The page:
August 15, 2016 -Earlier this year the Botstiber Foundation and Penn State formalized plans to launch the Botstiber Scholars Program which awards full undergraduate scholarships to select students from sub-Saharan Africa to study in the fields of science, technology and commerce.

“The Botstiber Foundation is providing a life-changing opportunity to young scholars in Sub-Saharan Africa to study at Penn State. It will not only transform their lives, but the ripple effect on their communities cannot be underestimated,” said Michael Adewumi, vice provost for Global Programs.

The first cohort of four scholars to University Park have traveled from Zimbabwe, Rwanda and two from Ghana.

“We chose Penn State as our partner for its academic excellence, diverse and inclusive environment, and global perspective,” said Terrance Kline, administrator of the Botstiber Foundation.

Recruiting a pool of select high school students in sub-Saharan Africa was a new challenge. Through a joint effort with Education USA Advisors, Peace Corps Volunteers, Penn State staff, and Global Programs’ own Jessica Gardner, Penn State expanded its reach into the cities, towns, and villages of the continent. Then, a committee consisting of Bostiber Foundation leadership, Penn State faculty and admissions staff evaluated applications from over 15 countries to recommend the first four Botstiber Scholars.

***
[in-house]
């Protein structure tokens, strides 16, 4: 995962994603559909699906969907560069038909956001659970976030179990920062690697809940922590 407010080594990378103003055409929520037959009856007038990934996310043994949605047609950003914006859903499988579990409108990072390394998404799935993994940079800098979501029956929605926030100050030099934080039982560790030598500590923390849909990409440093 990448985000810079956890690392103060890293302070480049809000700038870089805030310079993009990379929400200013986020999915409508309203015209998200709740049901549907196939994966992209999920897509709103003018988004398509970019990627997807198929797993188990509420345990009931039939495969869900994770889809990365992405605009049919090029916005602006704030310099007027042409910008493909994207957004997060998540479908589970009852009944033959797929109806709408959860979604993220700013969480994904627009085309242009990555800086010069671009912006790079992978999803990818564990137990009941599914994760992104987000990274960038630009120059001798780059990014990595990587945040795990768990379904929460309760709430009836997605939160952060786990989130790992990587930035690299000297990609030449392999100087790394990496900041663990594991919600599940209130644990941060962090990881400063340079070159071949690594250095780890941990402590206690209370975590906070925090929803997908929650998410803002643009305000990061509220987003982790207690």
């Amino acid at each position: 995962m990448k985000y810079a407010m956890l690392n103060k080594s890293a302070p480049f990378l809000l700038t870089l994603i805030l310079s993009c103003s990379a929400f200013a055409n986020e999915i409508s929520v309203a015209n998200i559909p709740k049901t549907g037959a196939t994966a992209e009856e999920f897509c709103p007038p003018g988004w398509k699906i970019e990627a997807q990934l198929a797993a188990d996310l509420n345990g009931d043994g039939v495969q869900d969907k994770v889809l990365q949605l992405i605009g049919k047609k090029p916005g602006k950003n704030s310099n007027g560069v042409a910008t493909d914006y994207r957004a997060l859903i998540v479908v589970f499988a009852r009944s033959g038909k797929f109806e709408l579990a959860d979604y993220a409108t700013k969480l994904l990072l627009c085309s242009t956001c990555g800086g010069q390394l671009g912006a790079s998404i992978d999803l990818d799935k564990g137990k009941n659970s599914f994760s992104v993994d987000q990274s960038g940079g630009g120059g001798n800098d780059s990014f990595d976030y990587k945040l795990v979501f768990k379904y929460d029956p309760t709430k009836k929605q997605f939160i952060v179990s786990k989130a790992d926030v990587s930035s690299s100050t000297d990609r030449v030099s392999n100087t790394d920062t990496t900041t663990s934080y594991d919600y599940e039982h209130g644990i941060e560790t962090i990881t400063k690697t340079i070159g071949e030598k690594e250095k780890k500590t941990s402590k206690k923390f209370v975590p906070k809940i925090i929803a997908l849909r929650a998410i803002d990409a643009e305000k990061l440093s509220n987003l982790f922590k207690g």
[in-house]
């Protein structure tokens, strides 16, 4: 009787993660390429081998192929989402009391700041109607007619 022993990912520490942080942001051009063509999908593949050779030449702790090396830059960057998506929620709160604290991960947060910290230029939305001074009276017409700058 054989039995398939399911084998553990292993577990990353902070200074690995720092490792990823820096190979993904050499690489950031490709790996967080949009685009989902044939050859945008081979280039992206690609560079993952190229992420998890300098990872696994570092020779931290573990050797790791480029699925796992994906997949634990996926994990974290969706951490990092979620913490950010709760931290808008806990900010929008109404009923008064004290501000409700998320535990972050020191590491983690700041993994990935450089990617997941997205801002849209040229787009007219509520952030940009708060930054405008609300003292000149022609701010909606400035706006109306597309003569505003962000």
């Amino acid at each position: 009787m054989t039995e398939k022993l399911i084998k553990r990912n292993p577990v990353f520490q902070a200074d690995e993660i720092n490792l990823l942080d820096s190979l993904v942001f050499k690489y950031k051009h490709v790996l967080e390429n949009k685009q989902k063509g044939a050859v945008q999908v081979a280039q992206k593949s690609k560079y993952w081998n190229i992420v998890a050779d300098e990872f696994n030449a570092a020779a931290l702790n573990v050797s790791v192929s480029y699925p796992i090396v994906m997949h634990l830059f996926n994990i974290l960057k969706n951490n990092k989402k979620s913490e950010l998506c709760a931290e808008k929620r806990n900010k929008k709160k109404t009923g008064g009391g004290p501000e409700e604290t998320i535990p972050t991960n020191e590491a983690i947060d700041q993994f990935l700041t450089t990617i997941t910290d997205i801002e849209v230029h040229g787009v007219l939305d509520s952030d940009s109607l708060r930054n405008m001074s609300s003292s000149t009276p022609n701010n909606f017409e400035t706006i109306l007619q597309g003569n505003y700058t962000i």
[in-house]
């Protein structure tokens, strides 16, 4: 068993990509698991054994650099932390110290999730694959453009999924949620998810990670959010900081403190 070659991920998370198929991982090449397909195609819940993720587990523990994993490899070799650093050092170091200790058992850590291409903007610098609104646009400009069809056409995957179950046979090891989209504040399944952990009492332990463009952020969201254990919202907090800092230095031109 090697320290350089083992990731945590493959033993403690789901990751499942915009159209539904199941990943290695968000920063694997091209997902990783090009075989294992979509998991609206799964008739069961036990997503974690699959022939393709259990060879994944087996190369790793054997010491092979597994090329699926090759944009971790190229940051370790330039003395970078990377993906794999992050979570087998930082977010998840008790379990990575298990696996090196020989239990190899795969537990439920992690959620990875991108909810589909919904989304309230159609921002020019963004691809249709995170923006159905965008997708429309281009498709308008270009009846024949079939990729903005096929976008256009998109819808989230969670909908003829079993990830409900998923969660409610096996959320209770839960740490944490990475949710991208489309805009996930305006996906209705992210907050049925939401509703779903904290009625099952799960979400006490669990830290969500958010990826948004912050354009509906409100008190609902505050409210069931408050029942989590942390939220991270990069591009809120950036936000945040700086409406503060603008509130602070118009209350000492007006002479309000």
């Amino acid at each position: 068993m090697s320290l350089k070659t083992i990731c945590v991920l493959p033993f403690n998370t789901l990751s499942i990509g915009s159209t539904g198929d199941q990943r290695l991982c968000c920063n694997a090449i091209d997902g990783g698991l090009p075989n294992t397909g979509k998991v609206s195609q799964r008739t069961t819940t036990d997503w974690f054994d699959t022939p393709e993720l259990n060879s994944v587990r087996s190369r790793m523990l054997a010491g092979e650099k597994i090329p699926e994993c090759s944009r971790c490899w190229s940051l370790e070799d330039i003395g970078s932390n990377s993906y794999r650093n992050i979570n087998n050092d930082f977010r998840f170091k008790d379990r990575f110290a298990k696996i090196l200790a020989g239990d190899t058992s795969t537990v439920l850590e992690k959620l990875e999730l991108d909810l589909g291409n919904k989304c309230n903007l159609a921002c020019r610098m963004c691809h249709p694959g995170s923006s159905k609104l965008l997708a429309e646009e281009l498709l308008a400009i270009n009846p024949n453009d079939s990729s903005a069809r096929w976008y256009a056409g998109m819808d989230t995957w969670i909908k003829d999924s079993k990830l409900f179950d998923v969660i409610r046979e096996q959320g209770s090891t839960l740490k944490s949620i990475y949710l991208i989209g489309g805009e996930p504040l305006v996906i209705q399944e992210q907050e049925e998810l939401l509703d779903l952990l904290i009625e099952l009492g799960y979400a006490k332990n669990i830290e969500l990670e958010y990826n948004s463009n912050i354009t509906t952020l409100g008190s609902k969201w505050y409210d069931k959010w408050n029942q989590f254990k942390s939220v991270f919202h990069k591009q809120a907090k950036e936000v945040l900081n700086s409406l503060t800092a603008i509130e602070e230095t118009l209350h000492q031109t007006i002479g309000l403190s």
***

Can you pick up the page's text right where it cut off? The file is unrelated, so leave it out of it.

“It was truly a team effort,” said Jennifer Campbell, director of Student Engagement and Operations for Global Programs. “This would not have happened without the office of Admissions, Development, Housing, the Registrar, all working together.”

“After months of recruiting, selection, visas, travel and planning it is wonderful that our Botstiber Scholars have arrived!” said William Shuey, sponsor relations manager in Global Programs. Shuey and his team also manage the Transition Partners who are current international students and will serve as mentors to the Botstiber Scholars.

Every year more than 9,000 international students, scholars and faculty from 140 countries choose Penn State, adding to the vibrant global community in State College. Penn State is ranked as a top 50 world university, according to the Center for World University Rankings, which can be accessed at http://cwur.org/2015/.


The Botstiber Foundation does not accept unsolicited grant proposals, except for grant requests to the Botstiber Institute for Austrian-American Studies.

The Dietrich W. Botstiber Foundation • 200 E. State Street • Suite 306-A • Media, Pennsylvania 19063